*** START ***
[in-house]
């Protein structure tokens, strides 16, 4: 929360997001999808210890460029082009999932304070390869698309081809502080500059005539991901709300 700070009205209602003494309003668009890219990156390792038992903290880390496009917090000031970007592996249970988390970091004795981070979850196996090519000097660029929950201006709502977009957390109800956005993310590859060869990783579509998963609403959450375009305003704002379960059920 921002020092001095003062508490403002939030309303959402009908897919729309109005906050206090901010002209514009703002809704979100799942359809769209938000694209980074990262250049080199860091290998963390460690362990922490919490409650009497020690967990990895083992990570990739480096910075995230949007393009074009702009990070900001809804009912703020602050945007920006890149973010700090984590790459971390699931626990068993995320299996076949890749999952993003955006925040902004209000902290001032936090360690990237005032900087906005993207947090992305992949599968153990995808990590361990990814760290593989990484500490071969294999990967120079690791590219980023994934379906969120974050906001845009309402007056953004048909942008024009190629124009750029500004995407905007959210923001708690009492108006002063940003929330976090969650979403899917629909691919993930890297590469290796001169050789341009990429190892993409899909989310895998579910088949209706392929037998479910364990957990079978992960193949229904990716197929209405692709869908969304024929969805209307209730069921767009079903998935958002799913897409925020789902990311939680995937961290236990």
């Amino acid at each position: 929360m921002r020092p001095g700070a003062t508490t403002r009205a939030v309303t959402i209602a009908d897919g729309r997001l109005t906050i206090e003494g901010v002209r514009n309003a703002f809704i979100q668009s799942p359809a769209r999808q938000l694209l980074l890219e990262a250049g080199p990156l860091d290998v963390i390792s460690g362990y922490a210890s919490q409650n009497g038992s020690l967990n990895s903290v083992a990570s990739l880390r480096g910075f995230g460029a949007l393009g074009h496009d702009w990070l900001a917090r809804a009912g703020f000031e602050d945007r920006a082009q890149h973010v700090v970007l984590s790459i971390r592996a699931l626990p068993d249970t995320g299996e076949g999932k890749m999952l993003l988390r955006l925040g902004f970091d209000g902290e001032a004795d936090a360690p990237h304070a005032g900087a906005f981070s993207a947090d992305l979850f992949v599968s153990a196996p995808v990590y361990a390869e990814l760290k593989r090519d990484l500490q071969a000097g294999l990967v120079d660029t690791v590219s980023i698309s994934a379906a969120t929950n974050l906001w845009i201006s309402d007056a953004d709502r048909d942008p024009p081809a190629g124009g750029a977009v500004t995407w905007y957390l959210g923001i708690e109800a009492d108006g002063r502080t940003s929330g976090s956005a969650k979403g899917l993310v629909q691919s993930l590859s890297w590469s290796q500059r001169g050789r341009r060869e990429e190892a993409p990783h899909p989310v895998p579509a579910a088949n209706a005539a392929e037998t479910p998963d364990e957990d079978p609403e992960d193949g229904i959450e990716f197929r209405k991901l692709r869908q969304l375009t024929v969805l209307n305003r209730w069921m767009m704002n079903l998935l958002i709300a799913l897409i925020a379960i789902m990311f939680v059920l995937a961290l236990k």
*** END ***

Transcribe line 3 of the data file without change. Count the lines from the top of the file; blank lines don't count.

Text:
């Amino acid at each position: 929360m921002r020092p001095g700070a003062t508490t403002r009205a939030v309303t959402i209602a009908d897919g729309r997001l109005t906050i206090e003494g901010v002209r514009n309003a703002f809704i979100q668009s799942p359809a769209r999808q938000l694209l980074l890219e990262a250049g080199p990156l860091d290998v963390i390792s460690g362990y922490a210890s919490q409650n009497g038992s020690l967990n990895s903290v083992a990570s990739l880390r480096g910075f995230g460029a949007l393009g074009h496009d702009w990070l900001a917090r809804a009912g703020f000031e602050d945007r920006a082009q890149h973010v700090v970007l984590s790459i971390r592996a699931l626990p068993d249970t995320g299996e076949g999932k890749m999952l993003l988390r955006l925040g902004f970091d209000g902290e001032a004795d936090a360690p990237h304070a005032g900087a906005f981070s993207a947090d992305l979850f992949v599968s153990a196996p995808v990590y361990a390869e990814l760290k593989r090519d990484l500490q071969a000097g294999l990967v120079d660029t690791v590219s980023i698309s994934a379906a969120t929950n974050l906001w845009i201006s309402d007056a953004d709502r048909d942008p024009p081809a190629g124009g750029a977009v500004t995407w905007y957390l959210g923001i708690e109800a009492d108006g002063r502080t940003s929330g976090s956005a969650k979403g899917l993310v629909q691919s993930l590859s890297w590469s290796q500059r001169g050789r341009r060869e990429e190892a993409p990783h899909p989310v895998p579509a579910a088949n209706a005539a392929e037998t479910p998963d364990e957990d079978p609403e992960d193949g229904i959450e990716f197929r209405k991901l692709r869908q969304l375009t024929v969805l209307n305003r209730w069921m767009m704002n079903l998935l958002i709300a799913l897409i925020a379960i789902m990311f939680v059920l995937a961290l236990k």